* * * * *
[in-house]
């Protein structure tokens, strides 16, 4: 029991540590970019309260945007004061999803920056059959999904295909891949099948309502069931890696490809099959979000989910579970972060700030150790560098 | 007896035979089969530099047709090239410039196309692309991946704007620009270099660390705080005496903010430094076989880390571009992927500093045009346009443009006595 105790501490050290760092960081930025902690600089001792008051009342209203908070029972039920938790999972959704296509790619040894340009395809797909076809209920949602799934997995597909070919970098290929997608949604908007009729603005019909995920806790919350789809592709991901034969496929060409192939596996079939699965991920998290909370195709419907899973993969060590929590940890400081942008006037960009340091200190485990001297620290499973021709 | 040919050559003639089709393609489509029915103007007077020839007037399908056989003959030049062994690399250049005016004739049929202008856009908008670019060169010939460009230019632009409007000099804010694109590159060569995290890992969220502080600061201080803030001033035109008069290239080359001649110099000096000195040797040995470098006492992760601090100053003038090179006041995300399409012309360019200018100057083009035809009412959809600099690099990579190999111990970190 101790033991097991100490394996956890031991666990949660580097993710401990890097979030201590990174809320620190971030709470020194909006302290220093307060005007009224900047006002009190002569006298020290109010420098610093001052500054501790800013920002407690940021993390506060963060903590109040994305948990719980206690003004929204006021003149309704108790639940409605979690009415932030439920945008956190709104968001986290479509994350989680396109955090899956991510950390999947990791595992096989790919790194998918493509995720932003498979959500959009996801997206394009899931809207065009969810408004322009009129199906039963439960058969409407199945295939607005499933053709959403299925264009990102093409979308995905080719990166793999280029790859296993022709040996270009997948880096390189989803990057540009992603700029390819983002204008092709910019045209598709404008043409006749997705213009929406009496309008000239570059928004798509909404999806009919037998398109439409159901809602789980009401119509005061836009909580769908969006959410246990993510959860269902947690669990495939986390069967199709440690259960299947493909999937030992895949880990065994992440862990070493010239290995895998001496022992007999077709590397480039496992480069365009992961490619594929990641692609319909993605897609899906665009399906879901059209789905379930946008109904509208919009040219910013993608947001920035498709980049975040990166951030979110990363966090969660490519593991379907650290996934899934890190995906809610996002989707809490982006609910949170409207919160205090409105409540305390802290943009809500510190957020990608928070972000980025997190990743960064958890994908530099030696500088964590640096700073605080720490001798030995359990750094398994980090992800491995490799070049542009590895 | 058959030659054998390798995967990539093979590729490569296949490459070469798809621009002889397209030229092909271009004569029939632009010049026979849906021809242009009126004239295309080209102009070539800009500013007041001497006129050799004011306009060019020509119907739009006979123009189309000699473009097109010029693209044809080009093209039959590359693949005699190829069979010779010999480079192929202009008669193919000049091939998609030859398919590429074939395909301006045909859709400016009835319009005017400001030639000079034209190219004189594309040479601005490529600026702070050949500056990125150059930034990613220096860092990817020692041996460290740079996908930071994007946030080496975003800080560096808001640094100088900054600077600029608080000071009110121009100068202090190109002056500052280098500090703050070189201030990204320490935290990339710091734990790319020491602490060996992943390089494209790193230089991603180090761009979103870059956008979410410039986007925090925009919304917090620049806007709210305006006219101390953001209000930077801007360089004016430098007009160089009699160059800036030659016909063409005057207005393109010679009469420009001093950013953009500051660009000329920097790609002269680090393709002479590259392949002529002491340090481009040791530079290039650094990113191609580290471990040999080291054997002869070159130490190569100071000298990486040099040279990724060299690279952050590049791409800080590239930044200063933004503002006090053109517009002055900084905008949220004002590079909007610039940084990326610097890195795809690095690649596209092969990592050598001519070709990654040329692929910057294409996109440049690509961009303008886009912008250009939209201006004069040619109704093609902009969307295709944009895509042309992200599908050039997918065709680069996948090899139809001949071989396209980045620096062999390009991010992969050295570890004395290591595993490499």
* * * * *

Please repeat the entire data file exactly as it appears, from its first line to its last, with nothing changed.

[in-house]
């Protein structure tokens, strides 16, 4: 029991540590970019309260945007004061999803920056059959999904295909891949099948309502069931890696490809099959979000989910579970972060700030150790560098 | 007896035979089969530099047709090239410039196309692309991946704007620009270099660390705080005496903010430094076989880390571009992927500093045009346009443009006595 105790501490050290760092960081930025902690600089001792008051009342209203908070029972039920938790999972959704296509790619040894340009395809797909076809209920949602799934997995597909070919970098290929997608949604908007009729603005019909995920806790919350789809592709991901034969496929060409192939596996079939699965991920998290909370195709419907899973993969060590929590940890400081942008006037960009340091200190485990001297620290499973021709 | 040919050559003639089709393609489509029915103007007077020839007037399908056989003959030049062994690399250049005016004739049929202008856009908008670019060169010939460009230019632009409007000099804010694109590159060569995290890992969220502080600061201080803030001033035109008069290239080359001649110099000096000195040797040995470098006492992760601090100053003038090179006041995300399409012309360019200018100057083009035809009412959809600099690099990579190999111990970190 101790033991097991100490394996956890031991666990949660580097993710401990890097979030201590990174809320620190971030709470020194909006302290220093307060005007009224900047006002009190002569006298020290109010420098610093001052500054501790800013920002407690940021993390506060963060903590109040994305948990719980206690003004929204006021003149309704108790639940409605979690009415932030439920945008956190709104968001986290479509994350989680396109955090899956991510950390999947990791595992096989790919790194998918493509995720932003498979959500959009996801997206394009899931809207065009969810408004322009009129199906039963439960058969409407199945295939607005499933053709959403299925264009990102093409979308995905080719990166793999280029790859296993022709040996270009997948880096390189989803990057540009992603700029390819983002204008092709910019045209598709404008043409006749997705213009929406009496309008000239570059928004798509909404999806009919037998398109439409159901809602789980009401119509005061836009909580769908969006959410246990993510959860269902947690669990495939986390069967199709440690259960299947493909999937030992895949880990065994992440862990070493010239290995895998001496022992007999077709590397480039496992480069365009992961490619594929990641692609319909993605897609899906665009399906879901059209789905379930946008109904509208919009040219910013993608947001920035498709980049975040990166951030979110990363966090969660490519593991379907650290996934899934890190995906809610996002989707809490982006609910949170409207919160205090409105409540305390802290943009809500510190957020990608928070972000980025997190990743960064958890994908530099030696500088964590640096700073605080720490001798030995359990750094398994980090992800491995490799070049542009590895 | 058959030659054998390798995967990539093979590729490569296949490459070469798809621009002889397209030229092909271009004569029939632009010049026979849906021809242009009126004239295309080209102009070539800009500013007041001497006129050799004011306009060019020509119907739009006979123009189309000699473009097109010029693209044809080009093209039959590359693949005699190829069979010779010999480079192929202009008669193919000049091939998609030859398919590429074939395909301006045909859709400016009835319009005017400001030639000079034209190219004189594309040479601005490529600026702070050949500056990125150059930034990613220096860092990817020692041996460290740079996908930071994007946030080496975003800080560096808001640094100088900054600077600029608080000071009110121009100068202090190109002056500052280098500090703050070189201030990204320490935290990339710091734990790319020491602490060996992943390089494209790193230089991603180090761009979103870059956008979410410039986007925090925009919304917090620049806007709210305006006219101390953001209000930077801007360089004016430098007009160089009699160059800036030659016909063409005057207005393109010679009469420009001093950013953009500051660009000329920097790609002269680090393709002479590259392949002529002491340090481009040791530079290039650094990113191609580290471990040999080291054997002869070159130490190569100071000298990486040099040279990724060299690279952050590049791409800080590239930044200063933004503002006090053109517009002055900084905008949220004002590079909007610039940084990326610097890195795809690095690649596209092969990592050598001519070709990654040329692929910057294409996109440049690509961009303008886009912008250009939209201006004069040619109704093609902009969307295709944009895509042309992200599908050039997918065709680069996948090899139809001949071989396209980045620096062999390009991010992969050295570890004395290591595993490499």